Kaitlyn Brennan was faced with a common conundrum of losing access to soda kiln firing after leaving school. With an old kiln that could only reach low firing temperatures, Kaitlyn made the switch to red earthenware clay and had to reinvent her work. It wasn’t easy at first, but after some experimentation, she discovered how she could create the exciting, rich surfaces she wanted using texture, white slip, and earthenware clay.
Finding a Way with Earthenware Clay
I have always loved the surfaces that soda firing creates. As a student, I was entranced by its unpredictability and the fact that there was so much variation in how pieces could turn out based on their location in the kiln and how a kiln fired. After I left school, I didn’t have access to a soda kiln or even a gas kiln; however, I did have an old electric kiln. So my option was to switch to low-temperature electric firings. I really struggled with my surfaces. I had become so dependent on the soda kiln taking care of any variation and surface that without it, I was lost. I made some pretty ugly pots in trying to understand a new firing temperature, which also encompassed new glazes and slips, but through them I found my current approach to surface. I figured out that a white slip over textured red earthenware clay, especially when the slip was just the right thickness, allows the red clay to show through its surface. (Here’s a great low-fire white slip recipe to try!) It had the same depth and atmospheric feeling as my former soda-fired pots.
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Over time, several forms developed on which this textured red earthenware clay and white slip combination worked well. Unfortunately, I felt my thrown plates fell short. The surface felt shallow, as if throwing and trimming my plates removed all of the looseness I was trying to achieve. As soon as I tried making a plate from a slab, I found I could make it much more cohesive with what I was trying to do in my other forms.
My New Earthenware Clay Process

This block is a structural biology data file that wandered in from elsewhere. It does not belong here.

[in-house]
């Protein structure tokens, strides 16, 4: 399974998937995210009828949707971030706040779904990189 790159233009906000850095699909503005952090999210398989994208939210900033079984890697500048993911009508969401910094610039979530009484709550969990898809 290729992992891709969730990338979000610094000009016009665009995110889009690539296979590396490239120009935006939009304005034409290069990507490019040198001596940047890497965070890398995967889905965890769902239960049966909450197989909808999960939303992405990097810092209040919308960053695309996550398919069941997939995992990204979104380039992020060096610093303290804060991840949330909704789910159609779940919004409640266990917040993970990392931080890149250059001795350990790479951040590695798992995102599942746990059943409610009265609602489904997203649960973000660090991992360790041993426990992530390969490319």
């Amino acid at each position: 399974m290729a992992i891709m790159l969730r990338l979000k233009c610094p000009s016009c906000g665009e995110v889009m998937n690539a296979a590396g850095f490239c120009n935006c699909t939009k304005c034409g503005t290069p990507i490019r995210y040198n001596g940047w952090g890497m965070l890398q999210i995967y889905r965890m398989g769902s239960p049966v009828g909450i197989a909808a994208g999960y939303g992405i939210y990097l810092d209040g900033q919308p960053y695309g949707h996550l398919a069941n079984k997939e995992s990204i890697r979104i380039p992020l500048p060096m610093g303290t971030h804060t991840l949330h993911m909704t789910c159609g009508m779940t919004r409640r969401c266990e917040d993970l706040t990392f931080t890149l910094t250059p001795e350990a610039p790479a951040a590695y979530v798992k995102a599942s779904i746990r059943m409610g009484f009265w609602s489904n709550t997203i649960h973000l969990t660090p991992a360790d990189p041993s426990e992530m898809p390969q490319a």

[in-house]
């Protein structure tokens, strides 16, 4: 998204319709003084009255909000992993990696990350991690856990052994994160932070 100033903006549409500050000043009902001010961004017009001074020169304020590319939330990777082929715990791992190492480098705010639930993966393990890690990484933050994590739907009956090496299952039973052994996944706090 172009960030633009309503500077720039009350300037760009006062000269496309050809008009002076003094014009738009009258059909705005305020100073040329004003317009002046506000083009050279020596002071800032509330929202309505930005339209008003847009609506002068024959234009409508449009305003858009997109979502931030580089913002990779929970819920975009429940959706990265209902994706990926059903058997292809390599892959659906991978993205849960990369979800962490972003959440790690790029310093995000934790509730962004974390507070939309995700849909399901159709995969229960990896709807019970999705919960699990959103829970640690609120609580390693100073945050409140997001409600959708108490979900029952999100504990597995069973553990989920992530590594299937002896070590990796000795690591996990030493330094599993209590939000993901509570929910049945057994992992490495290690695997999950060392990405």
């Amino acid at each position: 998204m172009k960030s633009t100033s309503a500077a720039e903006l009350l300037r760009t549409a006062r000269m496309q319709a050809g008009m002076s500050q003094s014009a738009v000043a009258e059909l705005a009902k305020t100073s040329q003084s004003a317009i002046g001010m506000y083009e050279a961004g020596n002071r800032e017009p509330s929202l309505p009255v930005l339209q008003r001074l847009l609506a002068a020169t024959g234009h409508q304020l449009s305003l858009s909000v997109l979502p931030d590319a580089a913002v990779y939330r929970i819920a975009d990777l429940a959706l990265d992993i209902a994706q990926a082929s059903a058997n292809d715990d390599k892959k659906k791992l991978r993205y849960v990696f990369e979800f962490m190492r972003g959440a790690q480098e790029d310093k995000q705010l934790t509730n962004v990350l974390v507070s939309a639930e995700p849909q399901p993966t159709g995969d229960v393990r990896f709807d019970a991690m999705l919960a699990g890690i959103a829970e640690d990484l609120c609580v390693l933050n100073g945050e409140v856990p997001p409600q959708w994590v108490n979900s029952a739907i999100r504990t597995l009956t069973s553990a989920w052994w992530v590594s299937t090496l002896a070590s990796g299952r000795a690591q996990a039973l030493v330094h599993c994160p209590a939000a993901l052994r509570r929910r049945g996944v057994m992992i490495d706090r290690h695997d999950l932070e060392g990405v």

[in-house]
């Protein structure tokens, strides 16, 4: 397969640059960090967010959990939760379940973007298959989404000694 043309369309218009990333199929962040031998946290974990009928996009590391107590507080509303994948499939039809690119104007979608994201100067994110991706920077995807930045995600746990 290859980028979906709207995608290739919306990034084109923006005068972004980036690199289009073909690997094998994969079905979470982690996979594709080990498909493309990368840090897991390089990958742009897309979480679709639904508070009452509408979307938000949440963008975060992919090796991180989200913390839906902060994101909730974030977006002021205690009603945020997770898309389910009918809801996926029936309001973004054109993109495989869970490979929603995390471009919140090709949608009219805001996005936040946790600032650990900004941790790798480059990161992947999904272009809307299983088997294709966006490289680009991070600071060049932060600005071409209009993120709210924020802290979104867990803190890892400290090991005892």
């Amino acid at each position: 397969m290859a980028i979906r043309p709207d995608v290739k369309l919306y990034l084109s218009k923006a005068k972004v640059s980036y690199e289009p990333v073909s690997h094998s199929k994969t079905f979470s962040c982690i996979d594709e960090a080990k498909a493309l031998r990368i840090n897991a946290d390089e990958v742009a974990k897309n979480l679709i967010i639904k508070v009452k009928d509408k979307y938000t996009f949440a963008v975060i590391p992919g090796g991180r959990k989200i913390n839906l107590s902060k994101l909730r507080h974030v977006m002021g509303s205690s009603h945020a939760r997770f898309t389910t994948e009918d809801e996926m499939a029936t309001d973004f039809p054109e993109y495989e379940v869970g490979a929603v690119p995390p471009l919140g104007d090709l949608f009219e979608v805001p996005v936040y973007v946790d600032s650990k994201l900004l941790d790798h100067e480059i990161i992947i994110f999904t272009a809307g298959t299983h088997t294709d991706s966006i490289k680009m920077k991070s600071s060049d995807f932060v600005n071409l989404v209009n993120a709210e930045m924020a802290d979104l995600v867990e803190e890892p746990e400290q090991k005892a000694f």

In my new process, I roll out a 3-pound slab of red earthenware clay to a thickness of about 3⁄8 inch, compressing both sides thoroughly with a rib. Then, I transfer it to a sheet of newsprint. Later in the process, the paper makes it easier to pick up my plate shape without distorting it.
While the clay is still fairly soft, I arrange flower and leaf templates cut out from craft foam across the slab. When I’m happy with their arrangement, I gently roll them into the clay (1).
The next step is adding texture. I use a tool that is designed for creating faux wood grain in paint. Texture is created by dragging the tool dynamically across the clay, creating waves and zigzags (2). Before I apply slip, I draw flowers and leafy vines into the clay using a pointed wooden tool (3).
When I started making these slab plates, I knew I wanted to dip them in slip just like my mugs, so that the slip would break over the clay texture in the same way. The challenge now was how to dip it in slip, but still be able to set the wet piece down to dry. The solution: brush wax resist (Check out this archive post for more ideas on using wax resist in the studio) on the foot of the leather-hard pot (4). When I use craft foam to scallop the foot it is easy to determine where to apply the wax because the foam creates a clear line to follow (5). Holding the plate with two fingers on either side, I dip it into a basin of white slip (6).